She says most people probably have no idea that the world’s tallest natural working lighthouse is in Mazatlán, that 30 percent of all vegetables eaten in Mexico are grown in Sinaloa, or that the people of Sinaloa are known throughout the country for their beauty.
Book your flight: destination Mazatlán.
A team of experts plate and sample every single dish before it is added to the menu. In this photo, Alaska Airlines onboard food and beverage product manager Kirsten Robinett examines a first class meal in a recent menu quality check. Pictured here: Cucina Fresca penne with herb-roasted chicken breast and broccoli florets.
Let’s be frank. Meals don’t always taste so great at 35,000 feet.
Why does airplane food taste so bad?
Taste buds are dulled and even the most carefully prepared dishes are, at best, reheated leftovers. It’s no wonder that airline food has a bum rap.
But Alaska Airlines’ chef and a team of onboard food and beverage experts have spent the past few years working to change that.
“We don’t want to just have good airline food – we want to have good food, period,” says Lisa Luchau, director of Alaska Airlines’ onboard food and beverage services.
A college student’s Alaska adventure was nearly derailed before it even started – until Alaska Airlines employees went above and beyond to deliver him to his final destination.
When Flight 139 from Chicago to Anchorage was diverted to nearby Joint Base Elmendorf-Richardson because of unexpected fog May 5, many customers needed help rearranging plans and making connections.
A 21-year-old man on his first visit to Alaska was especially worried.
Andrew Quinones had booked a chartered halibut fishing trip – “something I’d dreamed of doing since I was a kid,” he said.
The boat was scheduled to leave the next morning out of Seward, about 125 miles south of Anchorage – a 2 ½-hour drive.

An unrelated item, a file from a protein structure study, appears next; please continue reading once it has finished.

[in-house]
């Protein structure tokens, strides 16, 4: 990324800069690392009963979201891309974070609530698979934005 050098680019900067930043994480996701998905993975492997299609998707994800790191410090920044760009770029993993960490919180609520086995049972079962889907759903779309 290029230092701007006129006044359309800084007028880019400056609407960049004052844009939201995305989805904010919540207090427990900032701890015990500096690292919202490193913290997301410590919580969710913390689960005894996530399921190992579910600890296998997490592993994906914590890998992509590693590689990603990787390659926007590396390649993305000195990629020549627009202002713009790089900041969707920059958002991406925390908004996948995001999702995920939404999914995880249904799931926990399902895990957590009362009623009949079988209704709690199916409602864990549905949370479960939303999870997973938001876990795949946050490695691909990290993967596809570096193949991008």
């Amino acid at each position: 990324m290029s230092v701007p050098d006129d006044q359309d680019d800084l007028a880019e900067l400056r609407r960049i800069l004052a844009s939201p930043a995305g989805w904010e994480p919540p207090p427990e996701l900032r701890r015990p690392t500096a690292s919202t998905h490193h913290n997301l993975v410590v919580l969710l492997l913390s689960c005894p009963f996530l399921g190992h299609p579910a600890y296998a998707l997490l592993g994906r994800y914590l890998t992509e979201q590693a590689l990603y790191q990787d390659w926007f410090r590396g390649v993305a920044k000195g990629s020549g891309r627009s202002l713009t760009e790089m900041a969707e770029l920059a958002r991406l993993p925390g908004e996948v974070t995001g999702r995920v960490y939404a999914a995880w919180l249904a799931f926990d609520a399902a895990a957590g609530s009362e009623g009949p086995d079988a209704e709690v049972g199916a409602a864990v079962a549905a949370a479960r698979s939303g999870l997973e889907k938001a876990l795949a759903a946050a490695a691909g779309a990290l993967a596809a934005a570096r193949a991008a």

Because of the time it took to transport customers from the Air Force base back to Ted Stevens International Airport, buses weren’t running to Seward at that time of the evening, and taxi fare probably would have cost more than airfare.
“I was stressing out,” Quinones said. “I had already paid for my fishing trip and would not be able to get a refund. I also had prepaid my hotel in Seward and could not receive a refund on that as well. I was worried that I would be stranded in Anchorage with no hotel or way of transportation.”
That’s when the Alaska Airlines team in Anchorage got creative.
As much as he appreciates the Bombardier Q400’s sophisticated flight deck technology, Horizon Air Captain Rob Sandberg quite enjoys stepping back in time. He can often be found at the controls of World War II fighter aircraft, flying for a worthy cause close to his heart.
For the past seven years, the Seattle-based pilot has been a member of the Condor Squadron, a Los Angeles-based nonprofit group that preserves and flies AT-6 aircraft at military funerals, sports team games, airshows and other community events. Founded in 1965 by a group of World War II fighter pilots, the squadron’s mission is to remember and honor those who’ve flown for the U.S. military.